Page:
Fire officials need help to prevent wildfires over Labor Day weekend
'We are hopeful that we won't have the sort of the significant tragedies we had last year'
Fire officials are asking for the public’s help in not adding to the growing list of wildfires burning across Washington state by being careful in their activities over Labor Day weekend.
“If more fires happen — we’re stretched thin and we already have too many fires on the landscape —we’re going to be in trouble,” Commissioner of Public Lands Hilary Franz said during a visit to Yakima on Thursday.
Nearly a year ago, hurricane-force winds and a hot, dry landscape combined to spark more than 70 fires statewide in just a day and a half. Franz said during the 2020 Labor Day Firestorm, 620,000 acres of land were burned in 72 hours.
“We saw one fire — the Cold Springs Fire— fire burn 100,000 acres in just about five hours,” Franz said. “We lost the life of a little boy as his family tried to outrun that fire and then we saw the town of Malden burned down. Those images will be seared in my mind forever.”
Franz said while this wildfire season has been worse, with a hotter and drier landscape than last year, they are not expecting any hurricane-force winds.
“We still remain concerned and on high alert, but we are hopeful that we won’t have the sort of the significant tragedies we had last year,” Franz said.
Fire officials are asking the public to avoid starting outdoor fires or parking vehicles on grassy areas. They’re also asking people to make sure dirt bikes and SUVs have operating spark arrestors and abide by burn restrictions.
Another way people can help is by creating defensible space around their homes: reduce dry fuels, clean roof tops and gutters, limb up trees and remove dead branches.
“Hopefully, if people can make this Labor Day, the safest Labor Day possible for their families, they can make it the safest Labor Day possible for firefighters,” Franz said.
Franz said it’s especially important that the state not add to its already long list of wildfires because they’re not in as good of a position to quickly respond to new fires this time around.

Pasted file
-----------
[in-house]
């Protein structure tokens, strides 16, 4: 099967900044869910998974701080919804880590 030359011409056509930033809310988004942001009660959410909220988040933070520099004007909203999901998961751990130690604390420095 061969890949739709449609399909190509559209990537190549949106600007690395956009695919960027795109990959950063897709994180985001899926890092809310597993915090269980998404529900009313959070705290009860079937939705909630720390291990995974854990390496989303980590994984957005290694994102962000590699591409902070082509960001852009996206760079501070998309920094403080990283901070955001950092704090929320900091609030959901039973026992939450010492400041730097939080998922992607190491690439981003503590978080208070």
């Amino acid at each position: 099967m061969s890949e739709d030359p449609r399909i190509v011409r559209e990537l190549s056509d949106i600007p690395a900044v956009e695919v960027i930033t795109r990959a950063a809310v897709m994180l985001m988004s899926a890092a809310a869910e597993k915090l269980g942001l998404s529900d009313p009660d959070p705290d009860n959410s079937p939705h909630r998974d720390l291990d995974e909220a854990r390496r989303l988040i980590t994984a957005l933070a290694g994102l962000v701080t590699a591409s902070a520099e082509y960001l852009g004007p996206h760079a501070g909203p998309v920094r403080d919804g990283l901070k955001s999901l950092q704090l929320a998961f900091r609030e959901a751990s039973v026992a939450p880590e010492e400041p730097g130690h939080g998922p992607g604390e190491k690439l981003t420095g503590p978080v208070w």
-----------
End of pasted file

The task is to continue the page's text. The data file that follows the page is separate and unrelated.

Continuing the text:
Just before Labor Day 2020, firefighters were only battling one major fire in the state. Franz said when fires started popping up statewide, the state Department of Natural Resources was able to quickly redirect resources to respond to new incidents.
As of Thursday, firefighters were already fighting eight significant fires across the state, including the Schneider Springs Fire burning northwest of Naches — the largest uncontained fire statewide.
Franz said in addition to more wildfires and firefighting resources spread thin, they’re also facing a growing shortage of personnel due to a spike in COVID-19 cases among firefighters. During the first year of the pandemic, DNR had three personnel test positive for the virus and none of them made it to the fire line.
During this year’s wildfire season, DNR has seen at least 50 confirmed cases, some of which reached firefighters’ camps.
“In the last three to four weeks, we have had more incidents of firefighters testing positive and having to quarantine whole teams within a camp to prevent the spread,” Franz said. “In addition to that, we’ve had to turn fire teams away.”
Franz said recently, a team of 20 firefighters arrived at an incident, only to be sent back home when four of them tested positive for COVID-19.
“We need more firefighters and we have to say, ‘No, thank you. You need to go home,” Franz said. “It has made this fire season, which is already challenging, even more challenging.”
All DNR employees — including wildland firefighters — must be fully vaccinated by Oct. 18. Franz said they’ve been sending teams into fire camps to help provide COVID-19 vaccines for those firefighters.
“Frankly, we’re just trying to keep them alive; not only protect them from fires, but also protect them from COVID,” Franz said.
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